The BNSF Railway Foundation has supported and helped improve quality of life for thousands of communities across the 28 states through which BNSF operates, and where BNSF employees live, work and volunteer. Indeed, as the corporation's assets have grown, the Foundation's giving has expanded to help more and more communities.

 

Isleta Pueblo. The fourth quarter of 2016 was highly productive for the Center. Based upon the success of our organic farming cooperative at Isleta Pueblo, four other Isleta Pueblo extended families approached us to help them each form their own farming cooperatives. This phenomenon—neighbors wanting to emulate the success of pilot coops in their community—is the basis of the Center’s work to create and extend successful small business cooperatives among members of New Mexico’s underserved communities. These new coops will launch in time for the 2017 growing season.

Gallinas, NM. The Center is busy completing feasibility studies to launch a new cultural tourism cooperative in the San Miguel County village of Gallinas. The tourism cooperative will initially have eight founding members and plans to launch operations in June, 2017. Among the partners in this new coop development are USDA, San Miguel County, Candelaria Fund and McCune Charitable Foundation.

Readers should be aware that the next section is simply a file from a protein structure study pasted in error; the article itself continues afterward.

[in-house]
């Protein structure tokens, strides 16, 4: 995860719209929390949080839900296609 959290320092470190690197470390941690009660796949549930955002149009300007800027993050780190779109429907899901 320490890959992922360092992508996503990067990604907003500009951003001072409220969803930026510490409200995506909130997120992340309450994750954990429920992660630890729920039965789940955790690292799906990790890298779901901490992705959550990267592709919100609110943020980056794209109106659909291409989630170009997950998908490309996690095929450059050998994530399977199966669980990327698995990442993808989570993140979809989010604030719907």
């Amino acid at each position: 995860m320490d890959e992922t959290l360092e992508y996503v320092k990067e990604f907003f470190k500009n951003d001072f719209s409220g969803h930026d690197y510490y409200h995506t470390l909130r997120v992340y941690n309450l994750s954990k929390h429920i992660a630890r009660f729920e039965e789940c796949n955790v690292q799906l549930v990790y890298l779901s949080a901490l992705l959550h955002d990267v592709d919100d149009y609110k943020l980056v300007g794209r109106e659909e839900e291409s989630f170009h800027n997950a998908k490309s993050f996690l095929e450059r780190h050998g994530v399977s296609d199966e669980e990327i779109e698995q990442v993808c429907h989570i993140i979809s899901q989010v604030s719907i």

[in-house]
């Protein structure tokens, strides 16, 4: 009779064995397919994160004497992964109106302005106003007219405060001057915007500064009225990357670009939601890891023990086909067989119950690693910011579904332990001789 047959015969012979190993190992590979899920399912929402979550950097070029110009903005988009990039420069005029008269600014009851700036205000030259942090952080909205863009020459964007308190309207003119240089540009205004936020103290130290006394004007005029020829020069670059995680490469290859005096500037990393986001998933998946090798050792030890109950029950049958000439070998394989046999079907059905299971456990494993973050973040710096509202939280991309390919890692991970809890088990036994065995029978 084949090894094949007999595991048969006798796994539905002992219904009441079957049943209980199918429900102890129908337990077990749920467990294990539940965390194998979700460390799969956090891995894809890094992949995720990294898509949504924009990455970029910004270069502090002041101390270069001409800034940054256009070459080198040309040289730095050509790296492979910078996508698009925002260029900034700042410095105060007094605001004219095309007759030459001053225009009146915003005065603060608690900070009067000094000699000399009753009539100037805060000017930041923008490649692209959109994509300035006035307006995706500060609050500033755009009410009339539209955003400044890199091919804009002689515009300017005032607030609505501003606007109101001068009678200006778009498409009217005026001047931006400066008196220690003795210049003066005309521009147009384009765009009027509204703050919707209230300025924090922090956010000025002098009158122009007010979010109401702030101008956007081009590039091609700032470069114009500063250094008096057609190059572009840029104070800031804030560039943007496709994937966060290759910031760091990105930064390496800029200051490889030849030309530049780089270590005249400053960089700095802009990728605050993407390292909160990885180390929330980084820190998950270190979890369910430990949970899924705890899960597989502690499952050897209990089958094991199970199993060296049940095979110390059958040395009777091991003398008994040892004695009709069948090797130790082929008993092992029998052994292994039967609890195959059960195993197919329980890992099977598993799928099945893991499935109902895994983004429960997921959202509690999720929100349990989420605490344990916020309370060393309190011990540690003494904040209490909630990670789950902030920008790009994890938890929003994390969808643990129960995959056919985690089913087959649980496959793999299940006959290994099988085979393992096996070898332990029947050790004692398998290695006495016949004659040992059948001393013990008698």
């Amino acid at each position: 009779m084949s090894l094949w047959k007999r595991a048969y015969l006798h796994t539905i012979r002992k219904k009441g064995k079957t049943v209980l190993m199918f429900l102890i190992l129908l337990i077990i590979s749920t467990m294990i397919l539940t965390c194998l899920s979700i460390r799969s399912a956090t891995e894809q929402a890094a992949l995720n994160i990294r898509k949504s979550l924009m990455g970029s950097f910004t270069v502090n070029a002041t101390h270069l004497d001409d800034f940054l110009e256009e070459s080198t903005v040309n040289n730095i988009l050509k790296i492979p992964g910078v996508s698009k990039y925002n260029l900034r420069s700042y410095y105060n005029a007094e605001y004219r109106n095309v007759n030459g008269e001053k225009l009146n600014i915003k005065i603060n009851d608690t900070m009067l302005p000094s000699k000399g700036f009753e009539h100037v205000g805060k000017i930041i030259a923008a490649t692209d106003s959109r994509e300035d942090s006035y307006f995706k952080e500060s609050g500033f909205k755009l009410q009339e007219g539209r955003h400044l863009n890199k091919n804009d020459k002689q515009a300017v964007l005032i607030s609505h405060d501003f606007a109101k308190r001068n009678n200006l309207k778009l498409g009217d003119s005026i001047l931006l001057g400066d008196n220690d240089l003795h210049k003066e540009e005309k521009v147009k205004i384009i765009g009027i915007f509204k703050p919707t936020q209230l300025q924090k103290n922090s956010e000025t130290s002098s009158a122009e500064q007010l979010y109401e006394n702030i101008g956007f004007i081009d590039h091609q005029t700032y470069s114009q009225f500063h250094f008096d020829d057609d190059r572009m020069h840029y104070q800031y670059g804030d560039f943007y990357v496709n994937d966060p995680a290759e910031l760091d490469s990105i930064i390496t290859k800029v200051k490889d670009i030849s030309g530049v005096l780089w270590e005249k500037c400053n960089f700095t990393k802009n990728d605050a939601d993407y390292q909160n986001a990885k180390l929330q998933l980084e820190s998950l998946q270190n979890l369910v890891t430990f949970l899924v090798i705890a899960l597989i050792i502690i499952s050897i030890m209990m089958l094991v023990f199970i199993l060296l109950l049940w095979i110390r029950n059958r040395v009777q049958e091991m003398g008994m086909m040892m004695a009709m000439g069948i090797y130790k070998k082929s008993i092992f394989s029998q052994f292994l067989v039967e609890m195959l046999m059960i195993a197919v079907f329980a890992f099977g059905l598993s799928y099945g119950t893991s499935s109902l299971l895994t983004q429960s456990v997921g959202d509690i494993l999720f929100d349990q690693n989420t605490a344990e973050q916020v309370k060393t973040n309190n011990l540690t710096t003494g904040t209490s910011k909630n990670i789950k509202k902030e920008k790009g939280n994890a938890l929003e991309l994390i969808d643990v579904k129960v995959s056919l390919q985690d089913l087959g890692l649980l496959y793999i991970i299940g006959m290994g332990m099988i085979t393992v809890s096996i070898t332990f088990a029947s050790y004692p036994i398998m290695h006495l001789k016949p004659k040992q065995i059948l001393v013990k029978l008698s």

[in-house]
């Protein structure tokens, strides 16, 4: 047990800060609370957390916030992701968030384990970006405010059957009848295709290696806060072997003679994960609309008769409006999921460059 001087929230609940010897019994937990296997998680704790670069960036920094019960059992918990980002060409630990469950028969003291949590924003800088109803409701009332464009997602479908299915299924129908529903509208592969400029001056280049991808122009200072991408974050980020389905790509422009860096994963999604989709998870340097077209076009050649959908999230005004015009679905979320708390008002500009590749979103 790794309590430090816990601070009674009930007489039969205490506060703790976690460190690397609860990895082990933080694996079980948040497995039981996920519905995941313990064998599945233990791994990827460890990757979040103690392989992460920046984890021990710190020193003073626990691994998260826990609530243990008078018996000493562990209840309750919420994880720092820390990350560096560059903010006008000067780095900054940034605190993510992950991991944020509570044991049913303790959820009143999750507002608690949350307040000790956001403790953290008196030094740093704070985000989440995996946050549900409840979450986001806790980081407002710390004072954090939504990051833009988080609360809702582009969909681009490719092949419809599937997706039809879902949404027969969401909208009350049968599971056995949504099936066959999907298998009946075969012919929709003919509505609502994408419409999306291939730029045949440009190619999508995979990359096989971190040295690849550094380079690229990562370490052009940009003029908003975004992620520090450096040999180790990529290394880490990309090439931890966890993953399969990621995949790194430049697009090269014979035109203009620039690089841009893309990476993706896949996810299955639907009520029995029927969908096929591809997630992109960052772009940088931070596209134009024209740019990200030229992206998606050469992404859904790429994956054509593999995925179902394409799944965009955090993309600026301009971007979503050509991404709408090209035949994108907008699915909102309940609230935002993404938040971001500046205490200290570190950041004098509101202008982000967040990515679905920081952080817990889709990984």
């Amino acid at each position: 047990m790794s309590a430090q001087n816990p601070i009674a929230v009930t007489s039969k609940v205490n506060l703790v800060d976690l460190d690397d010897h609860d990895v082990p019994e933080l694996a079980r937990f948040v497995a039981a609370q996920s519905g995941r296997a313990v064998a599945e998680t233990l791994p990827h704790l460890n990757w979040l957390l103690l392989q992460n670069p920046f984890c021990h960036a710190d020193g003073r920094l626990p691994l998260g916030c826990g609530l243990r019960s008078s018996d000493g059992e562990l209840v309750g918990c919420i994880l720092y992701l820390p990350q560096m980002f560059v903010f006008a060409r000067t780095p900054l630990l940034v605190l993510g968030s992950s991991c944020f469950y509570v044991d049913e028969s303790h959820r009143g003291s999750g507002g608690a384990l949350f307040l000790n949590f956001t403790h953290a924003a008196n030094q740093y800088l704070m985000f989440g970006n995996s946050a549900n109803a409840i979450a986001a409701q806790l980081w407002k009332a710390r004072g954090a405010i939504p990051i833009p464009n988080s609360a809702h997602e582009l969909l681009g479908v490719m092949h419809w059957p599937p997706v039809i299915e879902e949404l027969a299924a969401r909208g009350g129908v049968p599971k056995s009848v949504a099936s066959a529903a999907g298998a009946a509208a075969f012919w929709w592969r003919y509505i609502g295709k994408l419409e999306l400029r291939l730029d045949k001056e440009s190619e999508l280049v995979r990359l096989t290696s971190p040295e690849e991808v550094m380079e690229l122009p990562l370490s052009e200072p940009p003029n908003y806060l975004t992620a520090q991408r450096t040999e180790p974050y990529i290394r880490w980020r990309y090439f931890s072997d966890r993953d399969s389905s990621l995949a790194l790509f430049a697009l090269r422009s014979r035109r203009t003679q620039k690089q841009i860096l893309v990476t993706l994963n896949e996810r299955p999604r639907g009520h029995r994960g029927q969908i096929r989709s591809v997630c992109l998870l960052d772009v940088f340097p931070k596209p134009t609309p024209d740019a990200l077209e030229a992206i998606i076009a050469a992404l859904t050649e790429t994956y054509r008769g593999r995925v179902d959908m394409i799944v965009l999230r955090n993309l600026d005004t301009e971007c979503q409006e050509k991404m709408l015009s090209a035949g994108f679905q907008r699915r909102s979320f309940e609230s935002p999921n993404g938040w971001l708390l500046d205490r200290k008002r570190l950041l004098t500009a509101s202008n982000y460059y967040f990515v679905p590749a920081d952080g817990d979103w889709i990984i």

Ramah, NM. The Center met with Navajo community members in Ramah to begin the process of forming a cultural tourism cooperative in that area. The Center is working with members of the Ramah Weavers Association, staff at the Pine Hills School and others.

Chama, NM. The Center is working with local residents in the Chama area to launch at least one organic farming cooperative in the Chama Valley area for the 2017 growing season. 

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New and Ongoing Incubation Projects

The Center has been actively incubating new NGOs (non-profit organizations) for more than 15 years and in the fourth quarter, the Center was actively supporting at least 14 new and emerging projects and NGOs. This has been a long-time commitment at the Center to help the NGO sector in New Mexico—currently at about $6.5 billion annually—to continue to grow in service to New Mexico residents.

Story Riders Project Ready to Launch

The Center’s new multi-impact project—Story Riders—will launch in early 2017. Project coordinator Marco Sandoval has been finalizing the details of the project, which now includes Dolores Gonzales Elementary School, the National Hispanic Cultural Center, and the City of Albuquerque’s Esperanza Bike Shop as active partners. This innovative NEW CSC program organizes elementary school kids to enjoy after school bicycle rides to the homes of Mexicano/Chicano elders to learn about cultural values and traditions. The outdoor exercise program includes reading and writing about the lessons learned from the elders.